In 1972, Scottish biologist Ivan T. Sanderson described a new geography of the globe: an “energetic planetary grid” based on twelve ‘vile vortices’ or ‘devil’s graveyards’ where “funny things happen”. The Bermuda Triangle was the first on his list. According to Sanderson, hot and cold air and sea currents in this and other regions create electromagnetic anomalies that ultimately cause ships and planes to fail.
Numbering six in the northern hemisphere and six in the south, the vortices mostly lie in the Tropics of Cancer and Capricorn. The only two that don’t are the North and South Poles, but Sanderson himself was dismissive of these.
While the theory seems kooky, it didn’t come from nowhere. It was actually part of a wider parallel “science”. In fact, it seems to have elaborated on copies of two “ancient” maps – the Piri Reis and Buache – found in 1929 but dated (allegedly as copies of earlier versions) to 1523 and 1737 respectively. These featured similar geometry to Sanderson’s, as well as a detailed survey of Antarctica not possible until 1958. In turn, Sanderson’s theory inspired many others – like the three Soviet scientists who added 50 more sites to his list.
OK, so it is kooky. But as alternative science and history grow in popularity, you may hear a lot more about it. Agree with him or not, here’s a quick primer on his ten devil’s graveyards – listed in the order he found them.
10. 26.57 N 76.80 W (The Bermuda Triangle)
Known for its turbulent, unpredictable weather patterns and disappearing ships and aircraft, the Bermuda Triangle is the best studied site on this list. It’s the one that got Sanderson thinking. Although the official line – which refuses to even acknowledge the Bermuda Triangle – says there are no more disappearances here than anywhere else, there are many strange things about it. For example, true and magnetic north sometimes align in the region. It’s also the source of many hurricanes and, while much of it is shallow, parts around Puerto Rico are the deepest in the whole Atlantic. In any case, Sanderson had just one incident in mind: Flight 19.
On December 5, 1945, five TBM Avenger torpedo bombers vanished without a trace shortly after taking off from Fort Lauderdale. Allegedly, the pilots were able to maintain radio contact with each other for a time – and could be heard wondering where they were and why the ocean looked wrong. A Martin PBM Mariner dispatched to find the missing aircraft also disappeared – according to Sanderson, within 15 minutes.
Although “debunked” by Larry Kusche, Flight 19 was almost two decades before the words “Bermuda Triangle” came into use. An even earlier incident in March 1918 saw the unexplained (to this day) disappearance of Navy collier USS Cyclops – the wreckage of which has never been found.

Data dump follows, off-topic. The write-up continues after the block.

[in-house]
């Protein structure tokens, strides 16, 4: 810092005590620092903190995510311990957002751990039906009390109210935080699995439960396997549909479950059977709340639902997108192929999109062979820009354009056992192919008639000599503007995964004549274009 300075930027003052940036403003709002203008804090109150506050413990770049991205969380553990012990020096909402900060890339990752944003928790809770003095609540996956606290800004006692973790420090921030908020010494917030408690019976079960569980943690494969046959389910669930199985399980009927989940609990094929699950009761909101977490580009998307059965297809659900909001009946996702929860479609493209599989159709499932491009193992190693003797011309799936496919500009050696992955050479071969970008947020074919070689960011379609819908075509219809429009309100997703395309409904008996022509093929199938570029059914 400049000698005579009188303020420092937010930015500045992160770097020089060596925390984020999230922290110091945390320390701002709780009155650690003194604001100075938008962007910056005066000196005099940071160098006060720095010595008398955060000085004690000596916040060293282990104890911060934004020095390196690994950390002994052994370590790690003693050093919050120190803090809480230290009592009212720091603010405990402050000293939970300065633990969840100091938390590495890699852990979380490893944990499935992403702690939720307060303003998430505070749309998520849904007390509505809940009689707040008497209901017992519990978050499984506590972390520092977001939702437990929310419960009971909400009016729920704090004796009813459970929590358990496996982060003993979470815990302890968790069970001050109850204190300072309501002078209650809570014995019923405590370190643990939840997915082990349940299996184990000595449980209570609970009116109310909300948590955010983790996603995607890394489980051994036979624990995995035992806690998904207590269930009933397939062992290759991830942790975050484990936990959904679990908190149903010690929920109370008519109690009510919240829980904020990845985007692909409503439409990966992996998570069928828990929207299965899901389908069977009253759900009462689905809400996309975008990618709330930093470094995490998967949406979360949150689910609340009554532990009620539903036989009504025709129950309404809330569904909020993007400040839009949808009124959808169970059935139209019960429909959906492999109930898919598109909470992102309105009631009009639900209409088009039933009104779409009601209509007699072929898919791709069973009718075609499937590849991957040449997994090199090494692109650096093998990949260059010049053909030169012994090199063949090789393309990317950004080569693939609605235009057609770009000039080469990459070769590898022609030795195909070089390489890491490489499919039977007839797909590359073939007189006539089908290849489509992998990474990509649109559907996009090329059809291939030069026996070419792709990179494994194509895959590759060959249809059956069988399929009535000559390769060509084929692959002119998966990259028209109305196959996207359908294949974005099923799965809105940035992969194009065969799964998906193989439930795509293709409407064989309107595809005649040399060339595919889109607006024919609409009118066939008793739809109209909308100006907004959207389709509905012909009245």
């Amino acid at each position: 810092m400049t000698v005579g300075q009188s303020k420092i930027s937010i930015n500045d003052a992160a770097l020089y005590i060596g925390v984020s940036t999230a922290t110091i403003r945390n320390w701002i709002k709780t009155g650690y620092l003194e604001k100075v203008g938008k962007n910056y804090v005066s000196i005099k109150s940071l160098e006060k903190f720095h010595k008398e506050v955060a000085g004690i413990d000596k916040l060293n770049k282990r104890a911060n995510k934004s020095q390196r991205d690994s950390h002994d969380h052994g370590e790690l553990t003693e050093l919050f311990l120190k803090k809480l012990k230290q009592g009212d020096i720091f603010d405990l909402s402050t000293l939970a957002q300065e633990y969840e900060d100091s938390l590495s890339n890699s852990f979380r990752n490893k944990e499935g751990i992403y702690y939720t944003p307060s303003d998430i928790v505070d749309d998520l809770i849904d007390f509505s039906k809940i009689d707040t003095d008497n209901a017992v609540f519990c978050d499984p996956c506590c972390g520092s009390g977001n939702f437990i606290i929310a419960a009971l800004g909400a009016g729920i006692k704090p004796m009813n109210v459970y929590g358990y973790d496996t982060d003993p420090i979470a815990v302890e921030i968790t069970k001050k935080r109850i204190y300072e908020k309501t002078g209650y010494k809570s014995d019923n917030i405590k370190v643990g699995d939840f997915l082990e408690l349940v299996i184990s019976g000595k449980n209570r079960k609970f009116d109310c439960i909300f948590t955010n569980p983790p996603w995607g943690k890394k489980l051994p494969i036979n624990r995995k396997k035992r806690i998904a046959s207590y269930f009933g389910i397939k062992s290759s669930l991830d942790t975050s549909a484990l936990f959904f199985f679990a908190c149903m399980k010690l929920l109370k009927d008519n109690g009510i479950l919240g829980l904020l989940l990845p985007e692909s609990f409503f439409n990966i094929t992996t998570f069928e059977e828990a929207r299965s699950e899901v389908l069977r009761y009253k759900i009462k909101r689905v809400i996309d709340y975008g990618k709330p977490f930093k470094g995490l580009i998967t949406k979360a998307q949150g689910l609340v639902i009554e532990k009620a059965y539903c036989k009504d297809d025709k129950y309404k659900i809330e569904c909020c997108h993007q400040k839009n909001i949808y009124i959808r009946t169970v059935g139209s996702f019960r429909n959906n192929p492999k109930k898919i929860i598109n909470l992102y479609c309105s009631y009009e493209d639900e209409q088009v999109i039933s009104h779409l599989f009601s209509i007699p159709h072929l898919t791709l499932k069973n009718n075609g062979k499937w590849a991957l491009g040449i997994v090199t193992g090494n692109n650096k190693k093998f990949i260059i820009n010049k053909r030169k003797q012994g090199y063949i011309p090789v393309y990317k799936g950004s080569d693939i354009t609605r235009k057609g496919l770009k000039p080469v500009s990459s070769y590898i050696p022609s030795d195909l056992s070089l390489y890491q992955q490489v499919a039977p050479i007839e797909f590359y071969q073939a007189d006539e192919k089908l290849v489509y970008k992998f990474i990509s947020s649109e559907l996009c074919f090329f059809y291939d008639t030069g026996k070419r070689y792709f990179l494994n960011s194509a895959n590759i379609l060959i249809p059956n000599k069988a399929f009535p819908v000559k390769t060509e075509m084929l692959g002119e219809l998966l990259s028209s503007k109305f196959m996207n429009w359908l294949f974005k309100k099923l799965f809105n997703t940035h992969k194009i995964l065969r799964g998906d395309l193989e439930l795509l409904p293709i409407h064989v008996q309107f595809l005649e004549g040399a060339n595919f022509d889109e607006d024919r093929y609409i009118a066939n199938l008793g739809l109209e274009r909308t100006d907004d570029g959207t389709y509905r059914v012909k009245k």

9. 26.57 N 139.2 E (The Devil’s Sea)
The next site to get Sanderson’s attention lies off the east coast of Japan. Also known as the Formosa or Dragon’s Triangle, the Devil’s Sea sits at the intersection of three ocean ridges. Like the Bermuda Triangle, it has – allegedly – been the site of numerous disappearances, attributed by Sanderson to hot and cold currents.
The most famous was the research vessel the No. 5 Kaiyo-Maru, which disappeared in September 1953 along with its 31 crew members. But, as Skeptoid points out, since it was in the vicinity of an erupting underwater volcano – and debris from the wreckage was found – this isn’t that much of a mystery.
That said, other ships – including military and fishing vessels – are also said to have vanished. For example, Sanderson was surprised when, appearing on The Dick Cavett Show to debate his theories with skeptic Arthur Godfrey, the latter had his own tales to share. Among them were firsthand reports of instrument failure while flying over the region.
8. 26.57 N 4.8 W (Algerian Sahara)
At Tindouf, Algeria – on the edge of a dune sea – lies the next devil’s graveyard on the list. Linked to “mysterious plane disappearances over the Sahara,” this oasis rich in minerals is where many birds spend the winter.
The specific location varies depending on the source, with El Eglab (300 kilometers southeast) and the mysterious Jedars – the Algerian pyramids or megaliths – (1400 kilometers northeast) being the most commonly mentioned. Considering the size of the Bermuda Triangle, though (at least 805,000 sq. km.), this actually does make sense.
In fact, Sanderson’s interest in the region was originally piqued by reports of two submarines and four small vessels disappearing in the Mediterranean – not in the Sahara but off the north coast of the country.
7. 26.57 N 67.20 E (Pakistan)
Shortly after identifying the Algerian “vortex,” Sanderson got a letter saying planes carrying gold were disappearing over Afghanistan. Some of the gold had been found but there was still no trace of the planes. Of course, this being the Afghani-Pakistan border, it was hardly a case for The X-Files. But what was surprising was that the sender of the letter had no idea Sanderson was looking into this stuff. Needless to say, the coincidence led Sanderson to his next devil’s graveyard.
Centered on the Sindh-Balochistan border north of Karachi, Pakistan, the area he settled on isn’t too far south (100 kilometers or so, as the crow flies) of Mohenjo-Daro – an ancient capital of the Indus Valley Civilization. Although he didn’t mention it in his article, the “lost city” – obviously once luxurious and powerful despite its absence of palaces or temples – remains a mystery to archaeologists. We still don’t know who lived there, or why, around 1900 BC, they seem to have disappeared. Allegedly, model aircraft have also been found in the city.
Proximity to Mohenjo-Daro aside, though, this site was chosen mainly because it fit the emerging pattern of Sanderson’s planetary grid. Interestingly, it’s also linked by a fault line to the Algerian devil’s graveyard.
6. 26.57 N 148.80 W (Hamakulia volcano, Hawaii)
References to “Hamakulia volcano” appear solely in articles about Sanderson. It doesn’t exist in the real world. In fact, there’s no known volcano by any name at the coordinates for this vile vortex. Nevertheless, having identified four sites along the 26.57°N line of longitude – each separated by 72° – the next one had to be here.